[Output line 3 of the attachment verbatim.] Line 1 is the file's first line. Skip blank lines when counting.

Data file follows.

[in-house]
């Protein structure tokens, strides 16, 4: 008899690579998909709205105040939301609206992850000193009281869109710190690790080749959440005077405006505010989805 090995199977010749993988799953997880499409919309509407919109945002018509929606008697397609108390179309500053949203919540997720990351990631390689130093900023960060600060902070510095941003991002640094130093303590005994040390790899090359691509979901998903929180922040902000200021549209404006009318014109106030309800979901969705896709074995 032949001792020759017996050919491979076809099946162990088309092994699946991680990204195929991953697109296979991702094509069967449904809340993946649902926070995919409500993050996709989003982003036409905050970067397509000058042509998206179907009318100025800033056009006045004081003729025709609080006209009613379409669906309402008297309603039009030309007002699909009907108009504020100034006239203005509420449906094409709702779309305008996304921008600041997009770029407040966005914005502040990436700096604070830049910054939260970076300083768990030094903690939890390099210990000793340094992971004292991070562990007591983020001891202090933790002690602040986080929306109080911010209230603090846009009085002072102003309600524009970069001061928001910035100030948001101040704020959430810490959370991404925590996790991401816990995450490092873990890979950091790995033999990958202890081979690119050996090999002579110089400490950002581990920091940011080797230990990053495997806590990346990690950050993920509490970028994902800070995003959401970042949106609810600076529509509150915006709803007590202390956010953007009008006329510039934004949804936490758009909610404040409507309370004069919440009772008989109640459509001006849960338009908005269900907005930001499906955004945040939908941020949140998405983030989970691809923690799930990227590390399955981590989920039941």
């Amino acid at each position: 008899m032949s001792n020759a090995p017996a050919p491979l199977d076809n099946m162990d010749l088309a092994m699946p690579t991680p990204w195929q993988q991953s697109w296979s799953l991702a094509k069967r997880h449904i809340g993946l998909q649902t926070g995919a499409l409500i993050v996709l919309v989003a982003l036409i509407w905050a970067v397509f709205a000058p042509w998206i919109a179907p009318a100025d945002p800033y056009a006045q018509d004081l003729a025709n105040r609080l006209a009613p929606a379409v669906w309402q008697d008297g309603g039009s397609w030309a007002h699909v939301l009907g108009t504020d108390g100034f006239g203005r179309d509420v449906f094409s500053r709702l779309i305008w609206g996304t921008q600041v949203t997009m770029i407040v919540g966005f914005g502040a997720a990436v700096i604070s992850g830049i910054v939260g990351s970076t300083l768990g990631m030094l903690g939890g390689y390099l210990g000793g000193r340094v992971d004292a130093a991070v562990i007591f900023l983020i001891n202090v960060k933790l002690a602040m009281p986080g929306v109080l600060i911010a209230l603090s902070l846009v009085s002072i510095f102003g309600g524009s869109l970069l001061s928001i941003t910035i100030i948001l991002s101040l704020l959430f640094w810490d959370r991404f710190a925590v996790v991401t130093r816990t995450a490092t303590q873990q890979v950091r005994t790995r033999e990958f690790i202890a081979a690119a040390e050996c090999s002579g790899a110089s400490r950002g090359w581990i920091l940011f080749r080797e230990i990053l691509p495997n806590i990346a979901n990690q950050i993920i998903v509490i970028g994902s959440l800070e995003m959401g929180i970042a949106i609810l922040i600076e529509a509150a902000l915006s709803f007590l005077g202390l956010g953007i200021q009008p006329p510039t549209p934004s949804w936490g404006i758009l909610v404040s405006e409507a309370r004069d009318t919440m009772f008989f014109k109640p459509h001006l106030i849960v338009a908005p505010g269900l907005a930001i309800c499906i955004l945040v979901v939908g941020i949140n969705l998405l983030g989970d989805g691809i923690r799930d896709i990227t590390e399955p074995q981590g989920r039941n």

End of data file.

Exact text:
């Amino acid at each position: 008899m032949s001792n020759a090995p017996a050919p491979l199977d076809n099946m162990d010749l088309a092994m699946p690579t991680p990204w195929q993988q991953s697109w296979s799953l991702a094509k069967r997880h449904i809340g993946l998909q649902t926070g995919a499409l409500i993050v996709l919309v989003a982003l036409i509407w905050a970067v397509f709205a000058p042509w998206i919109a179907p009318a100025d945002p800033y056009a006045q018509d004081l003729a025709n105040r609080l006209a009613p929606a379409v669906w309402q008697d008297g309603g039009s397609w030309a007002h699909v939301l009907g108009t504020d108390g100034f006239g203005r179309d509420v449906f094409s500053r709702l779309i305008w609206g996304t921008q600041v949203t997009m770029i407040v919540g966005f914005g502040a997720a990436v700096i604070s992850g830049i910054v939260g990351s970076t300083l768990g990631m030094l903690g939890g390689y390099l210990g000793g000193r340094v992971d004292a130093a991070v562990i007591f900023l983020i001891n202090v960060k933790l002690a602040m009281p986080g929306v109080l600060i911010a209230l603090s902070l846009v009085s002072i510095f102003g309600g524009s869109l970069l001061s928001i941003t910035i100030i948001l991002s101040l704020l959430f640094w810490d959370r991404f710190a925590v996790v991401t130093r816990t995450a490092t303590q873990q890979v950091r005994t790995r033999e990958f690790i202890a081979a690119a040390e050996c090999s002579g790899a110089s400490r950002g090359w581990i920091l940011f080749r080797e230990i990053l691509p495997n806590i990346a979901n990690q950050i993920i998903v509490i970028g994902s959440l800070e995003m959401g929180i970042a949106i609810l922040i600076e529509a509150a902000l915006s709803f007590l005077g202390l956010g953007i200021q009008p006329p510039t549209p934004s949804w936490g404006i758009l909610v404040s405006e409507a309370r004069d009318t919440m009772f008989f014109k109640p459509h001006l106030i849960v338009a908005p505010g269900l907005a930001i309800c499906i955004l945040v979901v939908g941020i949140n969705l998405l983030g989970d989805g691809i923690r799930d896709i990227t590390e399955p074995q981590g989920r039941n």